The babies will change everything.
They are the new America. An America with no ethnic majority. An America with a widely skewed web of ideologies, religious beliefs and political persuasions. An America with highly individualized moral and social norms. An America like we've never seen before.
Are we ready for this new America? When the verdict was handed down in the Trayvon Martin case, I could not think of much to say. Something like numbness overtook my heart, my mind and my mouth.
The verdict startled me, but that wasn't the only surprising thing about the case. I watched as highly charged citizens marched and sat in places to protest what appeared to be injustice, with a beleaguered memory of many unjust laws and practices that are often wielded against men with darker skin.
I read the polls that indicated that people's perspectives fell heavily along racial lines. Most whites didn't think anything wrong had occurred. Many Hispanics didn't hold an opinion. But the majority of blacks felt discouraged, dismayed and betrayed. As Americans, we all live next to each other, but our perspectives are worlds away.
Even as I ponder this new America, I realize that it isn't quite so different than before. We have fought over many issues since our inception. We have tried to split off from our sources and form new nations. We have yelled, fought and killed each other over our differences.
Today, what constitutes a majority voice is murkier than in the past. Slippery, quickly changing and often startling. We don't know what will happen next. And this often unsettles us.
As little boys and girls, we obediently pledged our allegiance to the United States of America. "I pledge allegiance to the flag of the United States of America." We felt the pride stirring. We remembered that we were all a part of something larger than ourselves ... "and to the Republic, for which it stands." Our unity held us together ... "one Nation" ... and we reminded ourselves that we held to an enduring, universal principle ... "under God" ... and that this freedom that we show off proudly to the world should exist first and foremost within our own walls ... "indivisible, with liberty and justice for all."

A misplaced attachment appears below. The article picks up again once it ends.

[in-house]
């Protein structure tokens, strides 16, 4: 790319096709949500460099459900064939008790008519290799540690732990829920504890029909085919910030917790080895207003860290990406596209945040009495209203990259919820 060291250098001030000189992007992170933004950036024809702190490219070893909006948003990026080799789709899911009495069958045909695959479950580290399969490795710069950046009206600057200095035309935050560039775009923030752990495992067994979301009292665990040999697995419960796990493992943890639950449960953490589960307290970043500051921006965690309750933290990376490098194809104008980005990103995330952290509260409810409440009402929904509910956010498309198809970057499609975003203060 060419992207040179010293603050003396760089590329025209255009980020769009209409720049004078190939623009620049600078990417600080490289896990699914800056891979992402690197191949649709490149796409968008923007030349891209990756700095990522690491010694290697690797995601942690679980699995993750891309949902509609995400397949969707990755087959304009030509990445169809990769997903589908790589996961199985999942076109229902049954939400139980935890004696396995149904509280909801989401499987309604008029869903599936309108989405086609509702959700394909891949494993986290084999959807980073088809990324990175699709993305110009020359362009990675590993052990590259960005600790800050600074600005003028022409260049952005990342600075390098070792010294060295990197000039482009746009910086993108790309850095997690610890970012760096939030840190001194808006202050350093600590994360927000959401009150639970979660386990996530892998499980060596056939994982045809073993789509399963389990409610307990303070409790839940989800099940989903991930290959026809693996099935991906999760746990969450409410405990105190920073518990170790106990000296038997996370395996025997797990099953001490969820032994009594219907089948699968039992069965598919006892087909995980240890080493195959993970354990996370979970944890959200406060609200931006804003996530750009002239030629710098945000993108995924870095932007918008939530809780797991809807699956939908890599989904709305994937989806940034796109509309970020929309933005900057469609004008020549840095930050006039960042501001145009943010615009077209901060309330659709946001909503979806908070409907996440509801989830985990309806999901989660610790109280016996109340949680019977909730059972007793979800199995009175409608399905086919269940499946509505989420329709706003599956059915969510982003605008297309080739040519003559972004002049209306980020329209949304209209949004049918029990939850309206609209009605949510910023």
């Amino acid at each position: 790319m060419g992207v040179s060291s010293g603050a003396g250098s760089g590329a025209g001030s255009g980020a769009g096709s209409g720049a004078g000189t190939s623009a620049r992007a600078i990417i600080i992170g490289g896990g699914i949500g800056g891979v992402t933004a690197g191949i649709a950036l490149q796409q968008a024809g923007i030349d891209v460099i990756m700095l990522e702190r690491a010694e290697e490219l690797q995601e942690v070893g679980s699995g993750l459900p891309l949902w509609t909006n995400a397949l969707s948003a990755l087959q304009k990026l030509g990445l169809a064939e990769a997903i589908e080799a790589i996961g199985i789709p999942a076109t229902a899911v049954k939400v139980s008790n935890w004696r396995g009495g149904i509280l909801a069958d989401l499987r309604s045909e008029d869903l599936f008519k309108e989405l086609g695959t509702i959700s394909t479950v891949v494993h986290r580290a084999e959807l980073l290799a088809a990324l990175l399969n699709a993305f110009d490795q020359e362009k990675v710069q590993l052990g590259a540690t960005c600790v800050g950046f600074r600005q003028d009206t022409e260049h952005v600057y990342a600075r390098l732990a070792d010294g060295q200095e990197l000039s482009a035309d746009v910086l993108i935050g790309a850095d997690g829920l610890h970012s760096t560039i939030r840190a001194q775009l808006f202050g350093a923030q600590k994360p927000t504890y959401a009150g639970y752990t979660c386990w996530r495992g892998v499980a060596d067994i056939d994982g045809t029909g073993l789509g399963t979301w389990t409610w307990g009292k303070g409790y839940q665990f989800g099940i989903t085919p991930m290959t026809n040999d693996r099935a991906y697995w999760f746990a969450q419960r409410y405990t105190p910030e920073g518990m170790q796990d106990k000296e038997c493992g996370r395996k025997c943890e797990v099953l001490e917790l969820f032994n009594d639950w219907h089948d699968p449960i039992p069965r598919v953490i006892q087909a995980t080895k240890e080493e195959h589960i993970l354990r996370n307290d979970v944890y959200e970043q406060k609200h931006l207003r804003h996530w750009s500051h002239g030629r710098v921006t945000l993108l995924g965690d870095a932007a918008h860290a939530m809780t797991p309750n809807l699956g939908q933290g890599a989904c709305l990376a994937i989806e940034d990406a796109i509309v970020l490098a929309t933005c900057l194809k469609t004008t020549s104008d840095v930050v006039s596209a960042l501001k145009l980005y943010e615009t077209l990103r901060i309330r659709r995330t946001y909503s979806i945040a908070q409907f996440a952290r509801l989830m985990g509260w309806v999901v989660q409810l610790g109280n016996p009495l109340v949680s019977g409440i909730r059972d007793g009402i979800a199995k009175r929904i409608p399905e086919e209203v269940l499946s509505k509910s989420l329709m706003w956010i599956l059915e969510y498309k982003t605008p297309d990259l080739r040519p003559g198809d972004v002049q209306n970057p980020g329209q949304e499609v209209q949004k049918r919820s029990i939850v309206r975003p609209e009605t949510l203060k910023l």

For all ... actually giving justice for all has been our struggle, our hypocrisy and our blind spot. When the founding fathers weaved the Constitution together, they didn't really intend for all its rights to apply then to Negroes or American Indians or women. Eventually the lofty and beautiful words, through time and constant pressing, came to give rights to everyone. This amazing document held an almost prophetic, transformative power that continued to form and shape the trajectory of our nation. We are still growing toward the reality of what this great experiment should be.
Let us not lose hope for an America that can really exist in unity, even as we agree to disagree at times. Let us be eager to hear different perspectives and to respect them, without losing touch with our own. Let us humbly remind ourselves that our personal histories and backgrounds inform us, and that we can all be a bit off kilter at times.
We still have so much to learn about freedom. Let us meditate on enduring directives that implore us to show love to our neighbors as to ourselves, and to adore our Creator more than life itself. The vision has been with us from the beginning; let us keep striving to make it true today.
Tabi Upton is a counselor, speaker and freelance writer. Contact her at firstname.lastname@example.org.